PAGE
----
The Roman invasion that never was

In Military History
Julius Caesar is more popularly associated with the Roman invasion of Britain than the Emperor Claudius. However, whilst the former carried out a useful reconnaissance in 45BC, penetrated a much larger area with a considerably stronger force in 44BC, and ultimately won decisive victories in both years, he left no occupying force behind. This did not arrive until 43AD when Claudius’ general Aulus Plautius established a bridgehead at Rutupiae, modern Richborough, in an excellent natural harbour on the Kent coast. The shoreline is now two miles away from the remains of the substantial fort, but excavations earlier this year have pinpointed the beach which the Roman ships would have been pulled up on under the protection of the earthworks. The quite widespread media coverage of the Richborough dig and its revelations led me to an earlier article reporting “astonishing new archaeological finds” that proved “the history of Britain will have to be rewritten. The AD43 Roman invasion neverContinue Reading
A couple of weeks ago Campaign: Salamis 480 BC was presented at one of Osprey’s fortnightly Publishing Meetings, which wield power of life & death over all projects, and it was commissioned: I am now officially an Osprey author. The delivery date of June next year still seems comfortably far off but this commitment has brought about a swift change of gear from what has been a very enjoyable research ramble (literally, on the island itself at the top end of the battlefield) to the somewhat more disciplined business of writing.Continue Reading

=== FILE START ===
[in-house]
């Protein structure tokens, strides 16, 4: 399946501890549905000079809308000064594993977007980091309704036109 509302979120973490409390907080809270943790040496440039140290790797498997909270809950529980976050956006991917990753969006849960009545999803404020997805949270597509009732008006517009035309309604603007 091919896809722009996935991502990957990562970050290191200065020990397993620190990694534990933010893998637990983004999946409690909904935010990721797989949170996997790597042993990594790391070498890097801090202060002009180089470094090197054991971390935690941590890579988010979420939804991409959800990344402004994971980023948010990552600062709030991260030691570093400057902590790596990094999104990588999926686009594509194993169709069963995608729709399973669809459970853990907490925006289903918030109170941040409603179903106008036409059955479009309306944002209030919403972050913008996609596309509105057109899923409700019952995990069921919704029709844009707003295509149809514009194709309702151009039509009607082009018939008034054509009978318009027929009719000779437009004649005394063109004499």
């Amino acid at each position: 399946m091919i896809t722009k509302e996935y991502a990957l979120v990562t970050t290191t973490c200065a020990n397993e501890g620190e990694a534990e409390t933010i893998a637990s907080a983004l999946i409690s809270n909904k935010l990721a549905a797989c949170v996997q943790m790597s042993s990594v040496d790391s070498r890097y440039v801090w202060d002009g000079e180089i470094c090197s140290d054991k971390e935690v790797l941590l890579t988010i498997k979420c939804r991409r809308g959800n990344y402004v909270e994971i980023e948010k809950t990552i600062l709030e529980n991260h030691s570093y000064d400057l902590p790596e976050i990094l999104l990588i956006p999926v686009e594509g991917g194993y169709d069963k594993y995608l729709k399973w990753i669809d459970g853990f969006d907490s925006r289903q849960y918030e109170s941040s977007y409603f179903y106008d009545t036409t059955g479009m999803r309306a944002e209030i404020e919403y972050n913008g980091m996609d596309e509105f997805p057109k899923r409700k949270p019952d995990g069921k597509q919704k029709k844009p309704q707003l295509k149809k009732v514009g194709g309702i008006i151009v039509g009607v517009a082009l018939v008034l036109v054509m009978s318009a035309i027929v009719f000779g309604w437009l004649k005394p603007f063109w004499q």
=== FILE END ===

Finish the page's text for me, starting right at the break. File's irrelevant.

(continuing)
Death on the Nile

In Military History
The British Museum have followed their excellent "First Emperor" show with the equally gripping "Hadrian: Empire and Conflict". Hadrian is generally best known in Britain for his wall. This spectacular feat of military engineering, as important symbolically as tactically for the control of this north-west frontier of the vast Roman empire, formed only a part of the legacy of Hadrian's two decades of rule as one of Rome’s greatest emperors.Continue Reading

Napoleonic Competition Results

In Military History
Well, we seem to have stumped quite a few of you with the competition that I ran last month. I asked you to name the eight victories listed around Napoleon's tomb to stand the chance of winning five Napoleonic titles of your choice.Continue Reading

Napoleonic Competition

In Military History
Visiting Paris earlier in the year I spent half a day in the Musee de l’Armee in Les Invalides and hardly scratched the surface, even with the vast Napoleonic section closed for major renewal work. I started with what must be must be the largest collection of suits of armour that can be seen anywhere. It became a little wearing, in fact, inspecting this mile-long parade through room after room, but for those with an eye for the evolutionary detail, it’s all there! The shining steel, much of it so elegant, contrasted intriguingly with the assorted Kevlar of the CRS detachment relaxing in the street outside the nearby cafe we had lunch in.Continue Reading

The Sound of Vulcans over Mull

In Military History
Seeing recent footage of the magnificently restored Avro Vulcan XH558 reminded me of an extraordinary experience I had back in the 70s when the V-bombers were such a distinctive element of Britain’s cold-war weaponry...Continue Reading